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Building a high-performance machine


Building a high-performance machine

Somewhere out there, someone’s wearing a CrossFit T-shirt that says “We don’t use machines; we make them.” Looking past the bravado and swagger (arguably as much a part of CrossFit as squats and pull-ups), this is actually an integral part of the CrossFit experience—turning your own body into a high-performance machine, as the title says.

If you’re not as lean as you’d like to be then there’s good news. Believe it or not, your body WANTS to burn off that spare tire. Really! All you have to do is provide the right environment…and the right fuel. If you do what we in CrossFit all yell at you to do—eat meat and vegetables, nuts and seeds, some fruit, little starch, no sugar—your body’s GI tract will adapt to the demands, usually within 30 days. Enzyme production shifts away from breaking down and utilizing carbohydrate, insulin sensitivity goes up, systemic inflammation goes down (meaning aches and pains fade away and your cancer/CVD risk decreases), and your body gets really good at using fat for energy. Excess stored fat melts away and—thanks to the wonderful inefficiency of storing protein and low-glycemic carbohydrates as fat—it doesn’t come back unless you eat a whole bunch of STWKY* over a prolonged time period. Your body also isn’t particularly great at turning dietary fat into stored fat since there are several appetite-shutoff mechanisms triggered by dietary fat, but it’s really damn good at storing starch and sugar for which you can thank your endocrine system. So look at it this way: A Lamborghini goes 0 to 60 mph in under 4 seconds and requires premium high-octane gas, whereas an old VW beetle can run on used vegetable oil but it’d take five minutes with the wind at its back to hit 60. Anyone sick of seeing such a VW in the mirror had better start by upgrading what they put in the tank.

Here’s what you want to hear: You can eat whenever you want AND whatever you want and still have a sexy body. BUT. You can’t eat whatever you want whenever you want. Confused yet? Have patience, for all will be made clear. Eat whenever and as much as you want…as long as it’s meat, eggs, & vegetables. These foods are nutrient-dense, filling, delicious, and easy to digest; they’re your best friends since they want you to be lean, healthy, and strong. Fruits, nuts, and seeds are okay as occasional snacks, but keep quantities small. I have a lovely little phrase summarizing my views on diet: “If there ain’t any meat in it, why’re you eatin’ it?”

Now pick one day a week as a scheduled binge day and eat anything and everything in sight. You can mitigate the damage by exercising sporadically throughout your binge—I’ll usually do 20-to-30-rep sets of air squats, push-ups, lunges, pull-ups, and/or sit-ups throughout the day—so nutrients get diverted to your muscles instead of the cooler hiding your 6-pack. [Credit where credit is due: Tim Ferriss wrote a detailed chapter about this in The 4-Hour Body. While he and I aren’t quite in lockstep agreement about everything, there’s a lot of useful stuff in this book and it’s definitely worth reading. I recommend it to anyone with the critical thinking skills to evaluate what they are told.] Keep “cheat” meals (an episode of shitty eating that was previously unplanned) to an absolute minimum. It won’t be hard; once you’ve successfully “gotten off the crack,” eating STWKY will feel like pouring sand in the gas tank. This is a good thing. You don’t want your body to be okay with running on crap.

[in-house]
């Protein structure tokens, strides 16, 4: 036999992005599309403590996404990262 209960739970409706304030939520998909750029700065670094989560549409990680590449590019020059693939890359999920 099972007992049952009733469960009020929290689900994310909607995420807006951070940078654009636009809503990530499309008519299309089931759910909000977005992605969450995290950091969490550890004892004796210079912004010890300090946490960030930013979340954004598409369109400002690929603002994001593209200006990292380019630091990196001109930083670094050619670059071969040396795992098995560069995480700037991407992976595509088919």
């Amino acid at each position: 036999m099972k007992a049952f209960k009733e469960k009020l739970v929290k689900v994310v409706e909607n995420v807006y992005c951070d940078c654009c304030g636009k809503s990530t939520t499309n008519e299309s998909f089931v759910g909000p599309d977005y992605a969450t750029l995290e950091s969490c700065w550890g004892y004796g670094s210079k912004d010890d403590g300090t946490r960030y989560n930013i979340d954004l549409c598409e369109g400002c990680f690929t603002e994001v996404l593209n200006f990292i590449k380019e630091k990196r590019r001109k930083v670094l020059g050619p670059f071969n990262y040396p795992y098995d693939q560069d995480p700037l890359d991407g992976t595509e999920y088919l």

And now for the role of physical training in your metaphorical mechanical makeover. Useful, functional training (read: CrossFit or any of its constituent disciplines) is nothing more than utilizing your body the way the manufacturer—nature, courtesy of a few million years of evolution—designed it. This is why people who do such training move more efficiently than people who don’t. The aesthetic result is a consequence of your body adapting to the demands placed upon it, driven primarily by hormonal responses to these stimuli. When you do a 5-rep-max set of deadlifts, your brain—since it had to work so damn hard to get that weight up—releases hormones like HGH, IGF-1, and testosterone to alter every muscle involved so that the next time you pick up that much weight it won’t feel as heavy (meaning you can lift more weight). In the case of a deadlift or back squat, pretty much every muscle in the body is used in some capacity and the largest muscles move big loads through a long range of motion. This all adds up to a profound effect on the body; usually you can tell just from a glance if someone does their squats and deadlifts. (Bigger shoulders, rounder butt, more attractive in general from the neck down—CrossFit is great at uncovering pretty people. Can’t fix ugly though.)

So we have already established that proper nutrition is the foundation here and provides the necessary fuel for the restructuring process. Strength training increases the size of the engine, and metabolic conditioning gives you a bigger gas tank and better fuel economy. The only thing you’re stuck with is the chassis—your complexion and skeletal framework, assuming you don’t throw money at that with surgery. All other things held constant, I’d rather have a ride with the heart and soul of a Lambo than the old VW rolling crap box.

You only get one body; may as well pimp it out. (That…didn’t come out right.)

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